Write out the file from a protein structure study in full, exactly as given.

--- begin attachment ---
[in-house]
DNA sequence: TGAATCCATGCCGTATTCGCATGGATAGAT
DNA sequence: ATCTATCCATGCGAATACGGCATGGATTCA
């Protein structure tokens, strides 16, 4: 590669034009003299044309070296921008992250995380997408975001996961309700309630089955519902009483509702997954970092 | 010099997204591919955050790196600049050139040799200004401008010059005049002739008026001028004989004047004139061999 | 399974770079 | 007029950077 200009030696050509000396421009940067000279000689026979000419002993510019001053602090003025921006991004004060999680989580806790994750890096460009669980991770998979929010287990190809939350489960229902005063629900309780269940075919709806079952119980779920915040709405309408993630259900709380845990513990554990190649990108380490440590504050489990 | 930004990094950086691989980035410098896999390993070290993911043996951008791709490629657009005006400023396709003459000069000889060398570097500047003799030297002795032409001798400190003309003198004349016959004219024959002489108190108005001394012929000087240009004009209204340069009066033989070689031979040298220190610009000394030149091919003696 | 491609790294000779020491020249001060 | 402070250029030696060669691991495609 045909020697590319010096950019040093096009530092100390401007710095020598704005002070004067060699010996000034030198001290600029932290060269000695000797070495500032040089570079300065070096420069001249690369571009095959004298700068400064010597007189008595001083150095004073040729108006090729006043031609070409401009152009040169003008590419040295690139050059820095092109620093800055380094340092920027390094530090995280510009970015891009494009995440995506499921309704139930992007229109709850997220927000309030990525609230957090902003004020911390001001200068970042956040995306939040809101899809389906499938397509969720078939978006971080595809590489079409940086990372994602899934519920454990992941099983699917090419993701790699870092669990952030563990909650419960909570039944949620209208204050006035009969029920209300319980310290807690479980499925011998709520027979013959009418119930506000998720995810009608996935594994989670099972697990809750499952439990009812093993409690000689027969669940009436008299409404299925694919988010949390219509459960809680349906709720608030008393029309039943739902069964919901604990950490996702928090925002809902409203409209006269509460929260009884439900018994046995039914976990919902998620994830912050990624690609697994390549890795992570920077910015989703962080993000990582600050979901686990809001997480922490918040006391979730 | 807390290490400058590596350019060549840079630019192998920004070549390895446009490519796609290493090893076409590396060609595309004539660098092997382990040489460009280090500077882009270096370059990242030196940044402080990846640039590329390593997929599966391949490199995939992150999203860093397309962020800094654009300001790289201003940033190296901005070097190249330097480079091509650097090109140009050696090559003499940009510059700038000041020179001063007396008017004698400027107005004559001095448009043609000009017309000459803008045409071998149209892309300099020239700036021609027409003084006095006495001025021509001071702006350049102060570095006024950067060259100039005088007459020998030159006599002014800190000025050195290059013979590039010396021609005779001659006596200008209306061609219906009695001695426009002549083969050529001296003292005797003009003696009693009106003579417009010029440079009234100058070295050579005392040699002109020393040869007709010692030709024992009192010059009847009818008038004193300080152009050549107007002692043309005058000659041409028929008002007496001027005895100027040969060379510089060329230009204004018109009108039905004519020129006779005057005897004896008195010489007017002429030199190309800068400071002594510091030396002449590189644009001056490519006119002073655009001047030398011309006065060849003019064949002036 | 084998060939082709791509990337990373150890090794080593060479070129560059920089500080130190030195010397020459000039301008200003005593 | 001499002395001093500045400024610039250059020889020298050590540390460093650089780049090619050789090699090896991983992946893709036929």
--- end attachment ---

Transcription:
[in-house]
DNA sequence: TGAATCCATGCCGTATTCGCATGGATAGAT
DNA sequence: ATCTATCCATGCGAATACGGCATGGATTCA
């Protein structure tokens, strides 16, 4: 590669034009003299044309070296921008992250995380997408975001996961309700309630089955519902009483509702997954970092 | 010099997204591919955050790196600049050139040799200004401008010059005049002739008026001028004989004047004139061999 | 399974770079 | 007029950077 200009030696050509000396421009940067000279000689026979000419002993510019001053602090003025921006991004004060999680989580806790994750890096460009669980991770998979929010287990190809939350489960229902005063629900309780269940075919709806079952119980779920915040709405309408993630259900709380845990513990554990190649990108380490440590504050489990 | 930004990094950086691989980035410098896999390993070290993911043996951008791709490629657009005006400023396709003459000069000889060398570097500047003799030297002795032409001798400190003309003198004349016959004219024959002489108190108005001394012929000087240009004009209204340069009066033989070689031979040298220190610009000394030149091919003696 | 491609790294000779020491020249001060 | 402070250029030696060669691991495609 045909020697590319010096950019040093096009530092100390401007710095020598704005002070004067060699010996000034030198001290600029932290060269000695000797070495500032040089570079300065070096420069001249690369571009095959004298700068400064010597007189008595001083150095004073040729108006090729006043031609070409401009152009040169003008590419040295690139050059820095092109620093800055380094340092920027390094530090995280510009970015891009494009995440995506499921309704139930992007229109709850997220927000309030990525609230957090902003004020911390001001200068970042956040995306939040809101899809389906499938397509969720078939978006971080595809590489079409940086990372994602899934519920454990992941099983699917090419993701790699870092669990952030563990909650419960909570039944949620209208204050006035009969029920209300319980310290807690479980499925011998709520027979013959009418119930506000998720995810009608996935594994989670099972697990809750499952439990009812093993409690000689027969669940009436008299409404299925694919988010949390219509459960809680349906709720608030008393029309039943739902069964919901604990950490996702928090925002809902409203409209006269509460929260009884439900018994046995039914976990919902998620994830912050990624690609697994390549890795992570920077910015989703962080993000990582600050979901686990809001997480922490918040006391979730 | 807390290490400058590596350019060549840079630019192998920004070549390895446009490519796609290493090893076409590396060609595309004539660098092997382990040489460009280090500077882009270096370059990242030196940044402080990846640039590329390593997929599966391949490199995939992150999203860093397309962020800094654009300001790289201003940033190296901005070097190249330097480079091509650097090109140009050696090559003499940009510059700038000041020179001063007396008017004698400027107005004559001095448009043609000009017309000459803008045409071998149209892309300099020239700036021609027409003084006095006495001025021509001071702006350049102060570095006024950067060259100039005088007459020998030159006599002014800190000025050195290059013979590039010396021609005779001659006596200008209306061609219906009695001695426009002549083969050529001296003292005797003009003696009693009106003579417009010029440079009234100058070295050579005392040699002109020393040869007709010692030709024992009192010059009847009818008038004193300080152009050549107007002692043309005058000659041409028929008002007496001027005895100027040969060379510089060329230009204004018109009108039905004519020129006779005057005897004896008195010489007017002429030199190309800068400071002594510091030396002449590189644009001056490519006119002073655009001047030398011309006065060849003019064949002036 | 084998060939082709791509990337990373150890090794080593060479070129560059920089500080130190030195010397020459000039301008200003005593 | 001499002395001093500045400024610039250059020889020298050590540390460093650089780049090619050789090699090896991983992946893709036929």